- Are there any extra costs to having a raised garden bed? There is of course the cost of filling it with good quality soil and then the seed or plants themselves.
- What watering system do you recommend for a raised bed garden? I personally love Garden Grids by Garden in Minutes for watering a raised bed. These grids come almost fully assembled, and the company is located in Florida, so I love knowing where they’re coming from. You can see my full post about the Best Garden Watering Systems.
Do you have several raised bed gardens and need a fence to keep small animals out? Check out our DIY raised bed fence. We loved this easy to assemble fence with a gate for our raised bed gardens!
So get out there and build a raised bed garden or two! This is a simple project that doesn’t require amazing carpentry skills or an engineering degree. I’d love to know if you make this bed for yourself or if you’ve used a wood other than cedar. Comment below and let me know! Have a great week and happy gardening!
- 2- 2x8x2 cedar boards
- 8- 3 inch bronze exterior wood screws
- saw (or have boards cut at the lumber yard)
- ruler/measuring tape
- Begin by cutting 8 ft boards in half. You should then have 4 4-ft pieces.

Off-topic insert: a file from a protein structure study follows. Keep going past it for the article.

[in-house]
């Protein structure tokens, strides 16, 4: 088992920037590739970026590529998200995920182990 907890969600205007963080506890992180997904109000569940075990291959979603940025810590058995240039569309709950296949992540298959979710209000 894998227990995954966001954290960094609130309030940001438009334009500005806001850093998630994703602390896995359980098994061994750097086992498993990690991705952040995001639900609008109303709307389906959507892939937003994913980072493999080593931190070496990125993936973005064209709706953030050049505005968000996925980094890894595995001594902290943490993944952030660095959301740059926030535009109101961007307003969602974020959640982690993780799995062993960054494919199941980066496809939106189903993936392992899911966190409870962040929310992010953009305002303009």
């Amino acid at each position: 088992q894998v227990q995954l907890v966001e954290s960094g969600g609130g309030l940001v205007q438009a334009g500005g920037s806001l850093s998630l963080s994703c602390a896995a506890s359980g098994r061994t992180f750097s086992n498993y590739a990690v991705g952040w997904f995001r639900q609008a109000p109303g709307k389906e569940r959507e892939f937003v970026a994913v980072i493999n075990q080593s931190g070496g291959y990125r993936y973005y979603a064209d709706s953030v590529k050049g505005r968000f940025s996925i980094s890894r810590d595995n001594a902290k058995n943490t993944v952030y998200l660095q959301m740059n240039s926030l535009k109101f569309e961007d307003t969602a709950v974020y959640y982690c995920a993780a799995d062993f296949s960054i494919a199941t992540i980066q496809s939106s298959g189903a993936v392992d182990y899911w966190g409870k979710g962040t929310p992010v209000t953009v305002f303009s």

- Place the end of one board against the side of another board, creating a corner. Use a pencil to mark where your 2 screws will go. Use a drill bit to pre drill holes into the wood.
- Use your drill to then screw boards together. Repeat with the third board, then the fourth. Corners should look like this:
- Place completed garden bed in area that receives at least 6 hours of sunlight and does not hold water in heavy rain. Fill with good quality potting soil. Enjoy!
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Bosch Power Tools Drill Driver Kit DDB181-02 - 18V Cordless Drill/Driver Tool Set with 2 Lithium Ion Batteries, 18 Volt Charger
Hillman Power Pro 48611 Premium No Strip Exterior Wood Screws, 9 x 3in, 450 per Pack, Bronze Coat
SKIL 5280-01 15-Amp 7-1/4-Inch Circular Saw with Single Beam Laser Guide
CRAFTSMAN Tape Measure, Chrome Classic, 25-Foot (CMHT37325S)